Panca Indriya and Panca Bala – Five Faculties and Five Powers

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    • #16561
      Tobias G
      Participant

      In the post Panca Indriya and Panca Bala – Five Faculties and Five Powers it is said under #2:

      “…The five mental faculties (indriya) are saddha (faith), viriya (effort), sati (mindfulness), samadhi (concentration), and pañña (wisdom), and there are five corresponding powers (Bala).”

      In the Saṃkhitta Sutta (AN5.1) the Pali text says:
      “Pañcimani, bhikkhave, sekhabalani. Katamani pañca? Saddhabalam, hiribalam, ottappabalam, viriyabalam, paññabalam— imani kho, bhikkhave, pañca sekhabalani.”

      https://suttacentral.net/an5.1/en/sujato

      The Pali version mentions the panca balas (“balam”). Two of them do not correspond to the post above (hiri and ottappa instead of sati and samadhi). Can someone explain this? Is hiri/ottappa same as sati/samadhi?

    • #16566
      Lal
      Keymaster

      Good question.

      There is at least one sutta defining panca bala the other way: “Punakūṭa Sutta (AN 5.16)“:

      Pañcimāni, bhikkhave, balāni. Katamāni pañca? Saddhābalaṃ, vīriyabalaṃ, satibalaṃ, samādhibalaṃ, paññābalaṃ—imāni kho, bhikkhave, pañca balāni. Imesaṃ kho, bhikkhave, pañcannaṃ balānaṃ etaṃ aggaṃ etaṃ saṅgāhikaṃ etaṃ saṅghātaniyaṃ, yadidaṃ paññābalaṃ. Seyyathāpi, bhikkhave, kūṭāgārassa etaṃ aggaṃ etaṃ saṅgāhikaṃ etaṃ saṅghātaniyaṃ, yadidaṃ kūṭaṃ. Evamevaṃ kho, bhikkhave, imesaṃ pañcannaṃ balānaṃ etaṃ aggaṃ etaṃ saṅgāhikaṃ etaṃ saṅghātaniyaṃ, yadidaṃ paññābalan”ti.”

      On the other hand, the sutta Tobias quoted is about Sekha bala.

      I am not sure what the difference is. But a Sekha means “one in training”, basically anyone below the Arahant stage.

    • #16627
      Akvan
      Participant

      Hi Tobias / Lal,

      These differences in the bala are mentioned in the sekkhabala vagga and the bala vagga.

      In the sekkha bala vagga https://suttacentral.net/an5.2/pli/ms hiri and otappa are explained as follows;

      (2) “And what is the power of moral shame? Here, a noble disciple has a sense of moral shame; he is ashamed of bodily, verbal, and mental misconduct; he is ashamed of acquiring evil, unwholesome qualities. This is called the power of moral shame.
      (3) “And what is the power of moral dread? Here, a noble disciple dreads wrongdoing; he dreads bodily, verbal, and mental misconduct; he dreads acquiring evil, unwholesome qualities. This is called the power of moral dread.

      In the Thathagatha Bala Sutta (Named as Ananussutasutta in Sutta Central) https://suttacentral.net/an5.11/pli/ms the buddha says that the 5 bala (Saddha, viriya, hiri, otappa and pragna) helped him attain enlightenment.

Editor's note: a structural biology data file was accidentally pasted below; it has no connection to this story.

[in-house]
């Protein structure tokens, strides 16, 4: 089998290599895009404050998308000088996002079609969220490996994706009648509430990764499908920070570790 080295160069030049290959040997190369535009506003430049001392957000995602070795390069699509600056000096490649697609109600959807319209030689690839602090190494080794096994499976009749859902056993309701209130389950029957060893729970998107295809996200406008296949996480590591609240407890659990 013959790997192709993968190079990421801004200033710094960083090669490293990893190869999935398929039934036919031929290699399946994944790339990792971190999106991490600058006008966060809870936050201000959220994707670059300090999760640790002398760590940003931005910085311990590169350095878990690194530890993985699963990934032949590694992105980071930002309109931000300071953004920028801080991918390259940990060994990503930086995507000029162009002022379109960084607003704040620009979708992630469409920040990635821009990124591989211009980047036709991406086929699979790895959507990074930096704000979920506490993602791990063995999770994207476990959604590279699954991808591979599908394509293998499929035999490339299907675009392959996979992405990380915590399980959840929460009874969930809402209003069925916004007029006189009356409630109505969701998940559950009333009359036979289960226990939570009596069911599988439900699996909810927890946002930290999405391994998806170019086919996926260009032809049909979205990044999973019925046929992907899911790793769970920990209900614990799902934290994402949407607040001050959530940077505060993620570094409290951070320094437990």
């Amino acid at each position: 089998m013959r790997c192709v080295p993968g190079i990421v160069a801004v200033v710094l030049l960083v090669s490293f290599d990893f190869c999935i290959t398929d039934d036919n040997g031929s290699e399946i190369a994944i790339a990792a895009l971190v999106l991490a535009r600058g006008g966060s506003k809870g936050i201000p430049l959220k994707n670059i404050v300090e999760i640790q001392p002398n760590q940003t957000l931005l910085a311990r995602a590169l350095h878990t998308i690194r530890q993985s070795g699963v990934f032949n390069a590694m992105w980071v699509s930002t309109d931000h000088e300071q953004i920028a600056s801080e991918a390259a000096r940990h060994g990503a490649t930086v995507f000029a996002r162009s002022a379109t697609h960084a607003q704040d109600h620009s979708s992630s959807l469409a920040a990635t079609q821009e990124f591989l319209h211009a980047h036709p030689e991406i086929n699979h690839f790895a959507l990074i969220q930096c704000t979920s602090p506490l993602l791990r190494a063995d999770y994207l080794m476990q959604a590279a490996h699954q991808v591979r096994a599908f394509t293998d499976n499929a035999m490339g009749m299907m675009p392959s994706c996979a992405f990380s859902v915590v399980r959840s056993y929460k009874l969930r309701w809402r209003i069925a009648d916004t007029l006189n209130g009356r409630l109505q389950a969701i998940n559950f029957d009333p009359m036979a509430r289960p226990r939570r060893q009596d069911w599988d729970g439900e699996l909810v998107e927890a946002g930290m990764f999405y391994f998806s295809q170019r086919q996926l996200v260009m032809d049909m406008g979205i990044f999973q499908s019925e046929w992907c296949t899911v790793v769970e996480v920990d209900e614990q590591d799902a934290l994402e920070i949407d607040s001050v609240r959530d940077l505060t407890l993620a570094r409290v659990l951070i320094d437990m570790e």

In the Bala Vithaththa Sutta https://suttacentral.net/an5.14/pli/ms the 5 powers are mentioned as Saddha, viriya, sati, Samadhi, pragna. Here sati and Samadhi are explained as follows;

      (3) “And what is the power of mindfulness? Here, the noble disciple is mindful, possessing supreme mindfulness and alertness, one who remembers and recollects what was done and said long ago. This is called the power of mindfulness.
      (4) “And what is the power of concentration? Here, secluded from sensual pleasures, secluded from unwholesome states, a bhikkhu enters and dwells in the first jhāna, which consists of rapture and pleasure born of seclusion, accompanied by thought and examination. With the subsiding of thought and examination, he enters and dwells in the second jhāna, which has internal placidity and unification of mind and consists of rapture and pleasure born of concentration, without thought and examination. With the fading away as well of rapture, he dwells equanimous and, mindful and clearly comprehending, he experiences pleasure with the body; he enters and dwells in the third jhāna of which the noble ones declare: ‘He is equanimous, mindful, one who dwells happily.’ With the abandoning of pleasure and pain, and with the previous passing away of joy and dejection, he enters and dwells in the fourth jhāna, neither painful nor pleasant, which has purification of mindfulness by equanimity. This is called the power of concentration.

      From this I think hiri and otappa are for trainees (sekkha) and may be even for anariyas. Sati and Samadhi are for ariyas? An ariya would keep away from immoral deeds more with understanding while an anariya will do it more because or shame and being scared. Hence, the panca bala in the 37 factors for enlightenment include sati and samadi.

      Does that make sense?

      Thank Tobias for pointing this out. I had read these suttas before but it never occurred to me.

    • #16638
      Lal
      Keymaster

      @Akvan: Yes. You are right when you said: “From this I think hiri and otappa are for trainees (sekkha) and may be even for anariyas”.

      Without hiri (shame of immoral deeds) and otappa (fear of the consequences of immoral deeds), it is not possible to cultivate sati and samadhi.

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